Colgate turns tables on Navy, 89-67 Avenges 42-point defeat behind Foyle's 24 points

January 21, 1996|By Alan Goldstein | Alan Goldstein,SUN STAFF

The last time Colgate played Navy in Annapolis, 11 months ago, the Red Raiders suffered a humiliating 42-point defeat.

But yesterday at Alumni Hall, it was Navy on the wrong end of a rout after Colgate pounded the Midshipmen, 89-67, and gained sole possession of the Patriot League lead.

The game was not as close as the final margin indicated. Colgate coach Jack Bruen pulled all his starters, including All-America candidate Adonal Foyle (24 points, seven blocks, six rebounds), with 2:34 remaining and the Red Raiders leading 82-54.

Navy (8-8, 3-1) scored the next 13 points, but by then most of the crowd of 3,512 was in the parking lot.

The way the Red Raiders (6-10, 3-0) dominated the game from start to finish made it clear that they will be even tougher to beat than last season, when they whipped the Mids in the tournament final to gain an NCAA berth.

There was some thought that the Raiders would not be as strong this season after losing all-time scoring leader Tucker Neale. But, if anything, Bruen has more depth this season and superior perimeter shooting.

"Last year, if Neale had a bad game, we struggled," Bruen said. "But this year we have a lot of guys who can make that outside shot, and that eventually opens things up for Foyle inside."

That was what happened in the first half yesterday. Navy concentrated on denying the ball to Foyle in the low post, only to be burned by the long-range shooting of sophomore guard Seth Schaefer, who made five of six three-pointers in scoring 17 first-half points.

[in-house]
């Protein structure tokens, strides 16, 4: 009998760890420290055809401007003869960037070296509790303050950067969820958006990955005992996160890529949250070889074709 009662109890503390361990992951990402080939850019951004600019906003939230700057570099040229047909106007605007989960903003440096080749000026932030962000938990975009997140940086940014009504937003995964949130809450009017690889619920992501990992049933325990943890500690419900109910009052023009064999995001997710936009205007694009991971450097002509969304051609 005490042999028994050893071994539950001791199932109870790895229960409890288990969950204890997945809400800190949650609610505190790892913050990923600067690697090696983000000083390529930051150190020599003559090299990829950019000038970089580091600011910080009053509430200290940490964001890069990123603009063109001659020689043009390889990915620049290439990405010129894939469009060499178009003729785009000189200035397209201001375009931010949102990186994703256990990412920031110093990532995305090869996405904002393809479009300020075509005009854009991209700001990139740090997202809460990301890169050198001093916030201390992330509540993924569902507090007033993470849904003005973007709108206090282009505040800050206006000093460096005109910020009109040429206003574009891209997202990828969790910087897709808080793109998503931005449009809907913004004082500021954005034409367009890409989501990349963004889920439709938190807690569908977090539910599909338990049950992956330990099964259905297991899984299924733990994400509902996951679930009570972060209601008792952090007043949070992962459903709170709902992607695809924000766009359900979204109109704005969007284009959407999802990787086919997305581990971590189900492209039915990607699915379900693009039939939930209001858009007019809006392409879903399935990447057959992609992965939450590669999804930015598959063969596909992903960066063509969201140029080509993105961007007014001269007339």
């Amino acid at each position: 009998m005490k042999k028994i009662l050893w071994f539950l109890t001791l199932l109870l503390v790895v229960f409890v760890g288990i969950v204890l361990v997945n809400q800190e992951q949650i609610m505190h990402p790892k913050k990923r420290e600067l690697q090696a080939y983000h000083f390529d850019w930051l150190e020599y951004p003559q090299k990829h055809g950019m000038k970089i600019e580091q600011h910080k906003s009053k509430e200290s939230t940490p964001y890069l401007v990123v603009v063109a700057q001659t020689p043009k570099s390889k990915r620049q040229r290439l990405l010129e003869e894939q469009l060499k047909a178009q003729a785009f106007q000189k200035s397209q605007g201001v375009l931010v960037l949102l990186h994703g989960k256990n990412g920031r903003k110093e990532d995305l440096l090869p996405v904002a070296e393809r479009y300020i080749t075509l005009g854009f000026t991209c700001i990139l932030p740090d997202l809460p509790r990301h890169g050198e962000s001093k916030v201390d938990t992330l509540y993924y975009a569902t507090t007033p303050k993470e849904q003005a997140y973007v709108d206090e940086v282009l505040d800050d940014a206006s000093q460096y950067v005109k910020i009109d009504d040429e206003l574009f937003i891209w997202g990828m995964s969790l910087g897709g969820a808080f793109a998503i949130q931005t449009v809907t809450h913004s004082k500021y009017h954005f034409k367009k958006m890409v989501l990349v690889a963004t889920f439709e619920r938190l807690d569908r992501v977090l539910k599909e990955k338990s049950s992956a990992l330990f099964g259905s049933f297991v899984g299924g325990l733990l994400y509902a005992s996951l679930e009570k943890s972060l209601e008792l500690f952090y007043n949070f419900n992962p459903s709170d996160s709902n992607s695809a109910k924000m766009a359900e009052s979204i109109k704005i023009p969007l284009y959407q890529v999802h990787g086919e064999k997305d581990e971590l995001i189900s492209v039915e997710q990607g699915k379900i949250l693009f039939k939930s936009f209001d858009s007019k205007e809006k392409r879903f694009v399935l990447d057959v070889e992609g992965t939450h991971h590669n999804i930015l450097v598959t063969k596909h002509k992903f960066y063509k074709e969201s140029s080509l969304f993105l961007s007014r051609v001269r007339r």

The Red Raiders made seven of 10 from three-point range to gain a 43-29 advantage at halftime, and the Mids would never draw closer.

In the second half, Navy did a better job of protecting its perimeter, but it could not stop Foyle, who scored 17 of his 24 points on short jumpers, hooks and put-backs.

Navy coach Don DeVoe tried everything to neutralize the 6-foot-10 sophomore, even employing 6-3 Hassan Booker. But that only compounded the defensive problem.

"Let's face it, Adonal Foyle is a man playing in a non-scholarship league," DeVoe said. "He should dominate. With his ability, he should be among the national leaders in all the categories for a post man."

Bruen said his team is now fully using Foyle's scoring potential. The native of the tiny island of Canouan in the Grenadines spent his freshman year concentrating on defense.

"Our players have become more comfortable with the idea of getting the ball to Foyle," said Bruen. "We want to get him as many looks as possible. He helps everybody's game. He's learning to stay down low in the post. Once he masters that, he'll be unstoppable."

Said Foyle: "I'm focused on scoring more this season. But if teams sag on me, I have confidence my teammates will make the open shot."

Colgate did just that, converting 57 percent (29-for-51) of its field goal attempts and an astonishing 73 percent (11-for-15) from three-point range. Navy shot only 40 percent (26-for-65) from the field. Only fast-maturing sophomore forward Eddie Lucas (17 points, five rebounds) shot with any accuracy.

"Give Colgate all the credit it deserves," said DeVoe. "They were absolutely overpowering and could have won by 40 points."

DeVoe will now try to regroup his team in time for Wednesday night's home game against Army.

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